10. so… these translations are awful. The death part is a modifier like saying “Im starving to death” when you are really hungry or “dying of laughter” A better translation would be “I’m so happy I could die.” My Chinese isnt good enough to help with the leopard part… but congrats!

  11. Actually, the translation is “to death” as in “I’m excited to death” just as Americans use. Not good to purposely translate it wrong. 🙁

  12. so… these translations are awful. The death part is a modifier like saying “Im starving to death” when you are really hungry or “dying of laughter” A better translation would be “I’m so happy I could die.” My Chinese isnt good enough to help with the leopard part… but congrats!

  13. There is no better gift than an exquisite gift, and this post definitely falls into that category, my Bright Leopard Friend.

  14. Can I be the brightest tiger then. If not I’ll feel totally forribal and pie.

  15. I get “furiously flappy” too when something excites me and makes me happy — I’m autistic and the flapping is one of my ways of expression. If it’s super good, it’s bouncing and flapping at the same time. 🙂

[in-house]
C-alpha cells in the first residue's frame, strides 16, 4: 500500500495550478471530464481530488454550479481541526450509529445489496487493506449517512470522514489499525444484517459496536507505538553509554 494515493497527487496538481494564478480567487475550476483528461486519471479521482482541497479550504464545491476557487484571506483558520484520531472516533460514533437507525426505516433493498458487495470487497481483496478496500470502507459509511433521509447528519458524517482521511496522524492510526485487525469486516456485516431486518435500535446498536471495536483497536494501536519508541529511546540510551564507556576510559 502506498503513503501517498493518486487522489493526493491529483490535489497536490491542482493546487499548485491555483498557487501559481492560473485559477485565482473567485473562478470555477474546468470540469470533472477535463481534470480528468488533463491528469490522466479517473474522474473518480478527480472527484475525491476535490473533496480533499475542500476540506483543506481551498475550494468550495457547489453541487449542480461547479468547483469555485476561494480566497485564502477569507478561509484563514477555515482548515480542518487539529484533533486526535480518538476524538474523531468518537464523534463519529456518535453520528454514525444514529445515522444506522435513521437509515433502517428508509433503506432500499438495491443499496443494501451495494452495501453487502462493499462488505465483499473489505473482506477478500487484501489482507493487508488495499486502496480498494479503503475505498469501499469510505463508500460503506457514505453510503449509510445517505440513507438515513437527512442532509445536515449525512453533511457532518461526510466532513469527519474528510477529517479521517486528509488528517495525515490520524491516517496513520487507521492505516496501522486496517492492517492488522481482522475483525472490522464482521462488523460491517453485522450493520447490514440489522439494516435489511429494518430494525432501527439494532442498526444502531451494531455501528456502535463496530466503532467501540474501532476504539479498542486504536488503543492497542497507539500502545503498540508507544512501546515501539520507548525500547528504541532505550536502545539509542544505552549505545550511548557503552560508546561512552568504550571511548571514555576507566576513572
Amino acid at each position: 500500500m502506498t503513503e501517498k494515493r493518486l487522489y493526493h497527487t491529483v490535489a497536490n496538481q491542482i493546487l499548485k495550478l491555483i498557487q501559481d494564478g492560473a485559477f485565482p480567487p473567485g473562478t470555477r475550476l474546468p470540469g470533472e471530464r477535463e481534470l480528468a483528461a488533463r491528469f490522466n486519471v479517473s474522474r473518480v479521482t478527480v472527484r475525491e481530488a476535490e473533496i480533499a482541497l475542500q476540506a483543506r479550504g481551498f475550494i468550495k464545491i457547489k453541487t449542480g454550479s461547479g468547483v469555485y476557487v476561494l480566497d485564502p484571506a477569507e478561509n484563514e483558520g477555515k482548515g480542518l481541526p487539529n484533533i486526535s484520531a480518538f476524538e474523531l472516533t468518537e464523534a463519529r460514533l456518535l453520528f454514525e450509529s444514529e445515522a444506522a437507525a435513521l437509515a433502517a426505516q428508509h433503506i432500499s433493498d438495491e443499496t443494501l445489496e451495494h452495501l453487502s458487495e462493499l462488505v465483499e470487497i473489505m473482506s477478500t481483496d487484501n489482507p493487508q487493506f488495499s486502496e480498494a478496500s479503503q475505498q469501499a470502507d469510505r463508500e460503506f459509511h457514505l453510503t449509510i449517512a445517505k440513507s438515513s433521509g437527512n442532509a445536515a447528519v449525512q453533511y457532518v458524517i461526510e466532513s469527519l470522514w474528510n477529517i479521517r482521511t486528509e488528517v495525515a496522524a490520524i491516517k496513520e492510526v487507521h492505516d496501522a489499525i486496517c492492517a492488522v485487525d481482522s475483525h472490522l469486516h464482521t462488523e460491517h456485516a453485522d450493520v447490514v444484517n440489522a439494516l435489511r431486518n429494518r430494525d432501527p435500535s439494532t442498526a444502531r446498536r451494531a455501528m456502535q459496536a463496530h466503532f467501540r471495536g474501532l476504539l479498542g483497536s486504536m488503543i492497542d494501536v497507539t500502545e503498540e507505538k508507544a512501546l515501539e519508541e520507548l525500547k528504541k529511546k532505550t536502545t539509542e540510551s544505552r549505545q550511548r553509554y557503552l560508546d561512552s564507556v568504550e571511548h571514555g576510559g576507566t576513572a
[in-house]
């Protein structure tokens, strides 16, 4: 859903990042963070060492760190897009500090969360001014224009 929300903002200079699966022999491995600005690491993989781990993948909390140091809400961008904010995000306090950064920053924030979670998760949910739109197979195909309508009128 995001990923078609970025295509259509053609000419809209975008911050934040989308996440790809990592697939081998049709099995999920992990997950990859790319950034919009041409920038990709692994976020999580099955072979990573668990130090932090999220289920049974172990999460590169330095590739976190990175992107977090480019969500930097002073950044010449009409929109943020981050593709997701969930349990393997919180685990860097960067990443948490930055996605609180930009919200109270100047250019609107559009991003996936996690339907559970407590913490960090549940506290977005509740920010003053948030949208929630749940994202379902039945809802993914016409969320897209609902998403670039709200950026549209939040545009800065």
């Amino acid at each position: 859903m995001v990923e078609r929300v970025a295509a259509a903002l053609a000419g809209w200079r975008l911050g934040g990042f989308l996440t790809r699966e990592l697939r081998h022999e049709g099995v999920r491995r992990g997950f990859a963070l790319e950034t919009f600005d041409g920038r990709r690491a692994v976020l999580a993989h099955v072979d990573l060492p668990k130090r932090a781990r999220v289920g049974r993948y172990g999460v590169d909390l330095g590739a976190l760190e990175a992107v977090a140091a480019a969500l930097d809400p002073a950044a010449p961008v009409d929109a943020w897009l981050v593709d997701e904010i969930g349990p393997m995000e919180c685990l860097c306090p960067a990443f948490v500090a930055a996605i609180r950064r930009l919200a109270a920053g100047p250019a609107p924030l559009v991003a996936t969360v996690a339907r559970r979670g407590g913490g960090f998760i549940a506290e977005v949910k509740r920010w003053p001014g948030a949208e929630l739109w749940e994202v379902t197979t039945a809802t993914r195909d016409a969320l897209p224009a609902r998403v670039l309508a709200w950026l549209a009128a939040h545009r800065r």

16. I can’t speak for the rest, but the first line, “happy to die,” is a direct translation of a Chinese saying that literally means ”so happy I’m dead,” but is used to mean being extremely happy, or Furiously Happy.

  17. Another part of your legacy to world, Jennie. I shall use Florrible regularly from now on. It would be good to have the exact definition, though. I am ready to die happy.

  18. Am I the only one worried about the hive? Because “The hive is dead” sounds like something someone in a horror/sci-fi movie would say right before an alien pops out of his chest.

  19. I’m try to pronounce “Florrible Things” with a Chinese accent … not going well.

  20. I’m actually the World’s Meerkat with the Most Average Intelligence, so knowing the World’s Brightest Leopard is quite an honor!